revenue from broadening the tax base and use it to create a tax structure with as few brackets as
possible, scrapping the current seven-tier tax bracket system created under the American Tax
Relief Act in January 2013. Consolidating tax brackets will make the system easier to administer
and promote fairness.

Provided rates are kept reasonably low, fewer burdensome tax brackets would also boost
household incomes, putting more of the money that they earned into their pockets. This will give
Americans more purchasing power, as well as more money to save, and create more
opportunities for businesses to invest and expand, which will, in turn, create more jobs.

Reduce Corporate Tax and Investment Tax Rates: The United States corporate income tax is
the highest in the developed world, and, along with Washingtons proclivity for regulation, is
driving businesses overseas through offshoring and inversions. Congress should simplify the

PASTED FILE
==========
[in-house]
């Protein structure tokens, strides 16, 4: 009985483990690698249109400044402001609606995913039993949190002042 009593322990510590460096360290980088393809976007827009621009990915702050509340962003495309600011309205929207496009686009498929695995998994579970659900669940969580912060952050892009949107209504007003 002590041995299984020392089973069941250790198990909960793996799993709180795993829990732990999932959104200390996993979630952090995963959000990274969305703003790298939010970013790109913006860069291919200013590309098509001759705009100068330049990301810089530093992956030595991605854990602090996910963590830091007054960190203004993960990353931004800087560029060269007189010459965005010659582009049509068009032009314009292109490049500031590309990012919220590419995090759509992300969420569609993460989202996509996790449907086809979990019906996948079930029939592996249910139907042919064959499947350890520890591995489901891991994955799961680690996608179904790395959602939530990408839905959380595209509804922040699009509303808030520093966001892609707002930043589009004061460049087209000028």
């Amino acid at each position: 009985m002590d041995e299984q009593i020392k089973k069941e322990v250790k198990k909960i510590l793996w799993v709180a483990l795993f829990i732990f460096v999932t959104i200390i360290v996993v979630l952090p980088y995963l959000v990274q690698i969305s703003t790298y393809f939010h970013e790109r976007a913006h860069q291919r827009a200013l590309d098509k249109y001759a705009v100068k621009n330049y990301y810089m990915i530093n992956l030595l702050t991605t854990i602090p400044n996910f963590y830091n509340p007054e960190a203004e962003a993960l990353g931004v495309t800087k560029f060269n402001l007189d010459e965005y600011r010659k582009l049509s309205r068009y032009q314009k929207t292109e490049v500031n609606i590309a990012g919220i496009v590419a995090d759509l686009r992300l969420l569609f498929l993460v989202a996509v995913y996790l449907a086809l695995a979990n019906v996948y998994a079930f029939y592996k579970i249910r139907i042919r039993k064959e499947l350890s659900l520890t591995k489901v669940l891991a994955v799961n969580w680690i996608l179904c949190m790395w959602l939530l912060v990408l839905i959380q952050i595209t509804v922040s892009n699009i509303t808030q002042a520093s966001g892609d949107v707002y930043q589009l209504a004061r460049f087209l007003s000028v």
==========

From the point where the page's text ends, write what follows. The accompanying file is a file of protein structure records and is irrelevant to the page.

corporate tax code and reduce rates to encourage investment at home. Additionally, Congress
must reduce the capital gains tax to encourage Americans to invest their dollars in the economy.

Simplify the Tax Code: Today, there are nearly 75,000 pages in the tax code, up from 26,300 in
1984. In 2016, Americans spent nearly 9 billion hours complying with the onerous tax code, at a
cost of $409 billion to the economy,6 which is greater than the gross domestic product of the
state of Maryland.

Because Congress has failed to reform the tax code, pages have continued to be added, making
tax season a dreaded time for Americans. Simplification of the tax code and reducing compliance
burdens should be a top priority of any tax reform effort the 115th Congress undertakes. The tax
system should be so easy to understand that Americans can file their return on the back of a